Systemic objective measurements such as AHI and oxygen saturation are important for diagnosis and evaluation of the severity of OSA, but these values correlate poorly with subjective symptomology of the disease.10 Patient-centered outcomes of QOL, daytime sleepiness, cognitive status, and performance in daily activities including work can be more important to individuals with OSA.11,12 Individuals with OSA often seek initial treatment because of their subjective symptoms and the disruption that their daytime sleepiness has on daily functioning.10
Overall, there exists limited long-term data for patient-centered outcomes of QOL and perceived functional and occlusal changes for patients being treated for OSA with OAT.6,13 Understanding the long-term patient perceptions of OAT will help guide clinicians to more effective treatment of patients with OSAS. The objective of this study was to determine the patient-centered outcomes of QOL and of functional and occlusal changes following long-term use of OAT (greater than 2 years) for OSAS.
This study was approved by the Institutional Review Board at the University of North Carolina at Chapel Hill (IRB 16-1659). Eligible participants who underwent treatment at least 2 years prior to March 2017 at the University of North Carolina at Chapel Hill Adams School of Dentistry Dental Sleep Clinic for management of OSA with a titratable MAD were identified by a systematic search of the clinic’s database. All patients were treated by a single clinician (author G.E.), who was responsible for delivering and adjusting the custom MADs. The appliance type was chosen by the clinician after consideration of the patient’s dentition, periodontal status, tongue space, history of bruxism, and third-party-payer requirements. Patients were eligible to participate if OSA had been diagnosed by a sleep physician and with polysomnography and referred to the clinic for treatment; were age 18 to 60 years at the time of oral appliance delivery; and had complete chart entries, with demographic and contact information, available. Patients with a diagnosis of central or complex sleep apnea or a congenital syndrome with or without severe retrognathia were excluded. Of the 828 potentially eligible patients from the sleep medicine database, 139 participants met the inclusion and exclusion criteria.
Demographic data collected from the Dental Sleep Clinic database for eligible participants included: sex, age, and body mass index (BMI) at the time of delivery of the oral appliance, date of delivery of the oral appliance, OSA diagnosis, and pretreatment polysomnography results.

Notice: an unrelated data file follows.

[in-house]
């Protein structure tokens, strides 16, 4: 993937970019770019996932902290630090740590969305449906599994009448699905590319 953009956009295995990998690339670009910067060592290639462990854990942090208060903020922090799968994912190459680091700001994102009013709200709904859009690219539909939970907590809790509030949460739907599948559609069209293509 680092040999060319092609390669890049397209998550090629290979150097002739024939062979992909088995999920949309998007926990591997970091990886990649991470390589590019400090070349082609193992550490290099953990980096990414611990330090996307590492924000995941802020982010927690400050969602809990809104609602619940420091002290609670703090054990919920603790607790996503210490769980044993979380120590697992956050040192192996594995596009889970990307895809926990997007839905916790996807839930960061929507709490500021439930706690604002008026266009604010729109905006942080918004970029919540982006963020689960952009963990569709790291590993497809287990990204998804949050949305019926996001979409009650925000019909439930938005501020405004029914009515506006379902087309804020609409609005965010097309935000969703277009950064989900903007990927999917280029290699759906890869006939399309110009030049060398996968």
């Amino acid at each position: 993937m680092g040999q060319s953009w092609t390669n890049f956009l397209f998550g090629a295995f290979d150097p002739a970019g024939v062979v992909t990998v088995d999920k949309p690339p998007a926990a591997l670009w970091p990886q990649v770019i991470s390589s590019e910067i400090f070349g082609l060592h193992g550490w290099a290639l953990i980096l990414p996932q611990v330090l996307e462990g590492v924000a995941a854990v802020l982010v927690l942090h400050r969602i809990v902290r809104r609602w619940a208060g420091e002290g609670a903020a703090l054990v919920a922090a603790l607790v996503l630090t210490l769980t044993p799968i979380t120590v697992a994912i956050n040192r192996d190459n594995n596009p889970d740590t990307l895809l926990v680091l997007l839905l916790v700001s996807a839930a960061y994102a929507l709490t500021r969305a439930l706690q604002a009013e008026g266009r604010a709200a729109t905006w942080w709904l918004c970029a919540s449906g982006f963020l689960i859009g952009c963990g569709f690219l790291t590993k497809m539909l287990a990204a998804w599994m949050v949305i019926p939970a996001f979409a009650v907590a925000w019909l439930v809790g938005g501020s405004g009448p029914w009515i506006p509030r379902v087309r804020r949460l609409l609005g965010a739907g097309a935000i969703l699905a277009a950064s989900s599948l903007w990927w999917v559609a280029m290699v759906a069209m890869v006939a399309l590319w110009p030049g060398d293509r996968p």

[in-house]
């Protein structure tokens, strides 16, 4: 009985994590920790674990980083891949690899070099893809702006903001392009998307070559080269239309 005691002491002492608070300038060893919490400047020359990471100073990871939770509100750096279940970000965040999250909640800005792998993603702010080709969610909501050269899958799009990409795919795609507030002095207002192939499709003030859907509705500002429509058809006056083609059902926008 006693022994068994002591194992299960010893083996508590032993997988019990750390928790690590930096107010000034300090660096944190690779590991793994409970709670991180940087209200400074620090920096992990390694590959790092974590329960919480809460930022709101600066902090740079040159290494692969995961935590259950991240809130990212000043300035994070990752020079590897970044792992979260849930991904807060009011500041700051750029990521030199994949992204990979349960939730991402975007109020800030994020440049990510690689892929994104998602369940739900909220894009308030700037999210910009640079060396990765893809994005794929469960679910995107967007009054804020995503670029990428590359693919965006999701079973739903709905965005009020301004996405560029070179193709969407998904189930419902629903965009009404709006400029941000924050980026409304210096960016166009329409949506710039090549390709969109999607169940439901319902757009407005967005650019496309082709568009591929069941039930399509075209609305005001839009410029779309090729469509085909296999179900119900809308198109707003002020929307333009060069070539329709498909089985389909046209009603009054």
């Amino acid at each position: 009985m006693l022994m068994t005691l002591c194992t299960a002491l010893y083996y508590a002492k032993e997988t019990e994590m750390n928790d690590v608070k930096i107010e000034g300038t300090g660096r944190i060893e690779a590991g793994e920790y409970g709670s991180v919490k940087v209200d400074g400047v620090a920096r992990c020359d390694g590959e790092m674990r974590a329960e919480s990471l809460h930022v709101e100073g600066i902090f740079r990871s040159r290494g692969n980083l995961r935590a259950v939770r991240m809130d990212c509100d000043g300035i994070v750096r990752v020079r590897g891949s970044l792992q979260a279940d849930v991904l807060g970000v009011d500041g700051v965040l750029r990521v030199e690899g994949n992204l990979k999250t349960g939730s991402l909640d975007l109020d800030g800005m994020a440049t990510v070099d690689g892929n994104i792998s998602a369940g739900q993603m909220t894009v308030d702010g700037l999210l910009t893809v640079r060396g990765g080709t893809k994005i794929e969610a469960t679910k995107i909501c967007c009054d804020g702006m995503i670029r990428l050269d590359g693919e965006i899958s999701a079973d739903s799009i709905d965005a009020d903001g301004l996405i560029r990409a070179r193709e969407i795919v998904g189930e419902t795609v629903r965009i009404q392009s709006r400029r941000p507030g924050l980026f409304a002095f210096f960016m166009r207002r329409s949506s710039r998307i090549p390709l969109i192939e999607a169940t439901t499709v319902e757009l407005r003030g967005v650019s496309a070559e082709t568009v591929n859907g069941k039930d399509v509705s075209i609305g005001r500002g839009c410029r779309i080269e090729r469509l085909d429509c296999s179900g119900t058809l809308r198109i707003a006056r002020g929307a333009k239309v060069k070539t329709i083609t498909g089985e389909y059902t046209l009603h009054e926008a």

Description of Questionnaires
The Medical Outcomes Study 36-Item Short Form (SF-36) is a validated general health QOL questionnaire that includes 36 questions scored on a Likert scale.14,15 Health is measured on a multiitem scale in the following eight dimensions: (1) physical functioning, (2) role limitations because of physical health problems, (3) bodily pain, (4) social functioning, (5) general mental health, (6) role limitations because of emotional problems, (7) vitality, and (8) general health perceptions. The scores from the items making up each dimension were summed and then transformed to a scale of 0 to 100. Two summary scores were calculated with special algorithms and represent the Physical Component Summary and Mental Component Summary. Higher dimension and summary scores are associated with better QOL.
The Calgary Sleep Apnea Quality of Life Index (SAQLI) is a validated condition-specific questionnaire that measures QOL outcomes for patients with sleep apnea.12 The Short Form SAQLI, as used in this study, functions as an abbreviated, self-administered questionnaire in clinical settings.16 Questions 1 through 14 assessed daily functioning, social interactions, and emotional functioning and were rated on a 7-point Likert-scale from “a very large amount” to “not at all.” The average score of the 14 items was calculated and higher scores indicated better QOL. For questions 15 to 17, respondents listed up to three treatment symptoms and rated them based on degree of problem on a 7-point Likert-scale with higher scores indicating a greater problem. The final question asked respondents to rate how much of a problem (1 = no problem; 7 = a very large problem) the treatment symptoms were compared to the treatment benefits. A weighted score was then calculated by multiplying the total sum for the symptoms by a weight ranging from 0.25 (no problem compared to the benefits) to 1.0 (side effects about equal or larger than the benefits). Higher scores indicated less benefit to therapy relative to side effects.